How to predict nephropathy in type 1 diabetic patients.Scand J Urol Nephrol 2003; 37(5):437-42SJ
Do exaggerated increases in blood pressure and albuminuria during exercise occur earlier than microalbuminuria and which type of test is most predictive of diabetic nephropathy?
MATERIAL AND METHODS
A total of 33 insulin-dependent normoalbuminuric men (mean duration of diabetes 14 years; mean age 28 years) and 34 age-matched apparently healthy control subjects were studied. Urinary albumin excretion, heart rate and blood pressure were measured during fixed workload (150 W) and fixed heart rate (155 beats/min) tests. Mean follow-up time was 13.1 +/- 3.2 years. A urinary albumin level in early-morning urine persistently >30 mg/l was considered a sign of diabetic nephropathy.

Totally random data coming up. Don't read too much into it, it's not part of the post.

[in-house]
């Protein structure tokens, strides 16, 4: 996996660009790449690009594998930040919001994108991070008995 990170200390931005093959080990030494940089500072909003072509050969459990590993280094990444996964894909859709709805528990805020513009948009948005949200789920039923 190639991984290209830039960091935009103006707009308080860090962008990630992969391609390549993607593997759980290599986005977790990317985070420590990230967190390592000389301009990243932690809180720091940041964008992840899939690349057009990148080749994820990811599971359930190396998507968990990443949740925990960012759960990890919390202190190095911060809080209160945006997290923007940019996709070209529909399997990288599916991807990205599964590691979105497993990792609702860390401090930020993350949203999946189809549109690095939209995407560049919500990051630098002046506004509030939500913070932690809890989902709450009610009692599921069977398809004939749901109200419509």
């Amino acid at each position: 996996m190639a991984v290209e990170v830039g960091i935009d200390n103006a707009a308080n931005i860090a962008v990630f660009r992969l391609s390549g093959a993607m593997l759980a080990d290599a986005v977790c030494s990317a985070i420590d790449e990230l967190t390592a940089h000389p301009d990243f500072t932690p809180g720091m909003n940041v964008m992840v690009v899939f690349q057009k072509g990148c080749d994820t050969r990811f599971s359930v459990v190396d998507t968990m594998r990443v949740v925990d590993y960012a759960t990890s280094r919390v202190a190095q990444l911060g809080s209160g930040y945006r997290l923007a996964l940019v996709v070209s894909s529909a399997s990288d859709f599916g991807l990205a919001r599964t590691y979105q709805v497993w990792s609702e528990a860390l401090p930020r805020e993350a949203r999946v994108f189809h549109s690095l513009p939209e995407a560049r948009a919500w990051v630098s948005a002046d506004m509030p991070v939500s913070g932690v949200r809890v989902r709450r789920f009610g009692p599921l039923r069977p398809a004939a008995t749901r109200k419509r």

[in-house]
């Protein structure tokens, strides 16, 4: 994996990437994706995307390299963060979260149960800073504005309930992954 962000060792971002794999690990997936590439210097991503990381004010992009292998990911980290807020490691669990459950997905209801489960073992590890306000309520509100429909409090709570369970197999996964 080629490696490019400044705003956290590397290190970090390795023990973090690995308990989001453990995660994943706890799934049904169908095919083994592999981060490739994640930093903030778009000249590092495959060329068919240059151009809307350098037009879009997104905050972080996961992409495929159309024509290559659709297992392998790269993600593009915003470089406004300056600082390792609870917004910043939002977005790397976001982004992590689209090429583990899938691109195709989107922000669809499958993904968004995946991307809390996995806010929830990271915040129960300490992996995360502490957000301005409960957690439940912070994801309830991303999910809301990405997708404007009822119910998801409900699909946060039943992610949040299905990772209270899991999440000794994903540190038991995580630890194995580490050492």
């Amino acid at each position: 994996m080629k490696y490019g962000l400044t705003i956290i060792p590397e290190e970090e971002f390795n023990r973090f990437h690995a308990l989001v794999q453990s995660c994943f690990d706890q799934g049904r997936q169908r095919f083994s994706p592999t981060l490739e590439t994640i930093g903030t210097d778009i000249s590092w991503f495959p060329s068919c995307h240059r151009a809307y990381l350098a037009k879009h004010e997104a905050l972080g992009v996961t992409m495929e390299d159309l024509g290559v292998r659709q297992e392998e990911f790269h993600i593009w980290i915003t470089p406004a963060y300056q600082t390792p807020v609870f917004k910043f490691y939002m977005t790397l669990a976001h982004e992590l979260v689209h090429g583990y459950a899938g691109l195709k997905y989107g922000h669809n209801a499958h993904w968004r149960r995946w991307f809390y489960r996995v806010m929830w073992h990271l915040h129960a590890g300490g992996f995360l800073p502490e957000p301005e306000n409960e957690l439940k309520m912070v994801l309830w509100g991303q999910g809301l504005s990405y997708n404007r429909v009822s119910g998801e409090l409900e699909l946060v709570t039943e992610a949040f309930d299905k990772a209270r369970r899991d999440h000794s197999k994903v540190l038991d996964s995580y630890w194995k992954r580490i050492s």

Sixteen patients reached the endpoints of the study. Eleven had developed microalbuminuria and five macroalbuminuria (persistent levels of urinary albumin >300 mg/l). Of the latter patients, two needed dialysis. Systolic blood pressure and albumin excretion during the fixed heart rate test were higher in diabetic patients who developed signs of nephropathy than in control subjects and diabetic subjects with persistent healthy kidneys. Such differences were not found in the fixed workload test. There were no differences in glycated haemoglobin, blood pressure levels or albumin excretion at baseline between the two diabetic groups.
To predict the development of diabetic nephropathy it seems important to choose a fixed heart rate test. High levels of systolic blood pressure in such a test were associated with the development of micro- and macroalbuminuria.